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The Hero(ine)'s Journey

I took a class in my undergraduate program at The University of Toronto, called Maps of Meaning, by Professor Jordan Peterson. It was phenomenal to say the least. In the lectures we discussed the many mythological archetypes and themes that occur within many civilizations and cultures around the world, and it was noted that there were many similarities.  


Similarly, I read Joseph Campbell’s “The Hero with a Thousand Faces” and there are many recurring themes in comparison to Maps of Meaning. Here is a little something I found [1] one day that pertains to both the iterations of the professor, and my quest to write the best novel that I can:

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Joseph's Journey

A summary of the steps…

This page summarizes the brief explanations from every step of the Hero’s Journey.


  • The Call to Adventure: The call to adventure is the point in a person’s life when they are first given notice that everything is going to change, whether they know it or not.

  • Refusal of the Call: Often when the call is given, the future hero refuses to heed it. This may be from a sense of duty or obligation, fear, insecurity, a sense of inadequacy, or any of a range of reasons that work to hold the person in his or her current circumstances.

  • Supernatural Aid: Once the hero has committed to the quest, consciously or unconsciously, his or her guide and magical helper appears, or becomes known.

  • ​The Crossing of the First ThresholdThis is the point where the person crosses into the field of adventure, leaving the known limits of their world and venturing into an unknown and dangerous realm where the rules and limits are not known

  • The Belly of the Whale:  The belly of the whale represents the final separation from the hero’s known world and self. It is sometimes described as the person’s lowest point, but it is the point when the person is between or transitioning between worlds and selves. The separation has been made, or is being made, or being fully recognized between the old world and old self and the potential for a new world/self. The experiences that will shape the new world and self will begin shortly, or may be beginning with this experience which is often symbolized by something dark, unknown, and frightening. By entering this stage, the person shows their willingness to undergo a metamorphosis, to die to him or herself.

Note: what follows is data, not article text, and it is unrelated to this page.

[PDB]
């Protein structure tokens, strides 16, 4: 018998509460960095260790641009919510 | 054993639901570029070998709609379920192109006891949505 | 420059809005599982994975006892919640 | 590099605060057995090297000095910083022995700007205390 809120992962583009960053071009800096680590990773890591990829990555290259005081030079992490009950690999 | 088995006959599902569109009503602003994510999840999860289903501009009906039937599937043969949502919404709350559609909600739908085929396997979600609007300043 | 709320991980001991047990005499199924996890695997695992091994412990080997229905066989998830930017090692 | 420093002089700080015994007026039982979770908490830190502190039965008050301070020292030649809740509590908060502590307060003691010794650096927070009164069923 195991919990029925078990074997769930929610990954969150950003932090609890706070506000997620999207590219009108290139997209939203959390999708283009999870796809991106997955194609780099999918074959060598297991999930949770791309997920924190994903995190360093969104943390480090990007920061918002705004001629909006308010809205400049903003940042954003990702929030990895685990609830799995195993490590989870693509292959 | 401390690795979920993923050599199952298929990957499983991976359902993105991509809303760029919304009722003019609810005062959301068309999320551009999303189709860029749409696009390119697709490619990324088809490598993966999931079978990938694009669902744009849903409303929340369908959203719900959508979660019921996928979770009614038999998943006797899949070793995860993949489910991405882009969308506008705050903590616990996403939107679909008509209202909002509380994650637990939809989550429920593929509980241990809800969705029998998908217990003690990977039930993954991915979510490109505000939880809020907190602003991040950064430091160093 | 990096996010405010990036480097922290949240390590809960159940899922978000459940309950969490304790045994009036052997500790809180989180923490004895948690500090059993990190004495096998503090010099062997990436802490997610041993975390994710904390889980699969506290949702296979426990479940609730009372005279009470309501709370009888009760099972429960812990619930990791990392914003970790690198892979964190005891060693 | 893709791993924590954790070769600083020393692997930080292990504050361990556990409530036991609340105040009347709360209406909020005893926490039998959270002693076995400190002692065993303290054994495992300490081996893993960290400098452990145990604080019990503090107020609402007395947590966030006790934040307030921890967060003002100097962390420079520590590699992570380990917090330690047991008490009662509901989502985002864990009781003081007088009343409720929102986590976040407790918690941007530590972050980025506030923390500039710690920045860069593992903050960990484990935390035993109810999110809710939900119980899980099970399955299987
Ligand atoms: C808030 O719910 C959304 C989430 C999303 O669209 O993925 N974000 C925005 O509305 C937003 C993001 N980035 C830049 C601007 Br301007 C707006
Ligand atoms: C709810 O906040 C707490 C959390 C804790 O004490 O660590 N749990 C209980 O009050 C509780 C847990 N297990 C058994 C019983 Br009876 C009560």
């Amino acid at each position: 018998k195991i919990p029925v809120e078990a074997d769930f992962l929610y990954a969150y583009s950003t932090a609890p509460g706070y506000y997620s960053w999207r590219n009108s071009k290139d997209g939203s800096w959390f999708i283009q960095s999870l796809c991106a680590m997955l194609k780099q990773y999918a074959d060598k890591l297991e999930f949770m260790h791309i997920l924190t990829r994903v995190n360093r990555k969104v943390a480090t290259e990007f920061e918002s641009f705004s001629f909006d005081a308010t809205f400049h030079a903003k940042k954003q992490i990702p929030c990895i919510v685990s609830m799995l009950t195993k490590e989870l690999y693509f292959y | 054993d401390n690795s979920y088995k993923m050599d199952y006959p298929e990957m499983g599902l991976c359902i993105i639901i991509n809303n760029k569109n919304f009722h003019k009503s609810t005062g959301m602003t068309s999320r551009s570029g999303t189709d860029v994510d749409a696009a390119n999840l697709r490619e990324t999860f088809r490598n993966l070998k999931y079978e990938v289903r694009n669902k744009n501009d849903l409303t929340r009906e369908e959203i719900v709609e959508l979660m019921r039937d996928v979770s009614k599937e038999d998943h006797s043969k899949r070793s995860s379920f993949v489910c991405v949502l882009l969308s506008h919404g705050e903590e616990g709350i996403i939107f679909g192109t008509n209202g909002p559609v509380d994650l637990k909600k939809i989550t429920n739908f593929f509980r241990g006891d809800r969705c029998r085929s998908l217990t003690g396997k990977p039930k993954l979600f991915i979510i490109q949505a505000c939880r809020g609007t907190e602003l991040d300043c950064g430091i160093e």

• The Road of Trials:  The road of trials is a series of tests, tasks, or ordeals that the person must undergo to begin the transformation. Often the person fails one or more of these tests, which often occur in threes.

  • The Meeting with the Goddess:  The meeting with the goddess represents the point in the adventure when the person experiences a love that has the power and significance of the all-powerful, all encompassing, unconditional love that a fortunate infant may experience with their mother. It is also known as the “hieros gamos”, or sacred marriage, the union of opposites, and may take place entirely within the person. In other words, the person begins to see him or herself in a non-dualistic way. This is an especially important step in the process and is often represented by the person finding the other person that they love most completely. Although Campbell symbolizes this step as a meeting with a goddess, unconditional love and/or self-unification does not have to be represented by a woman.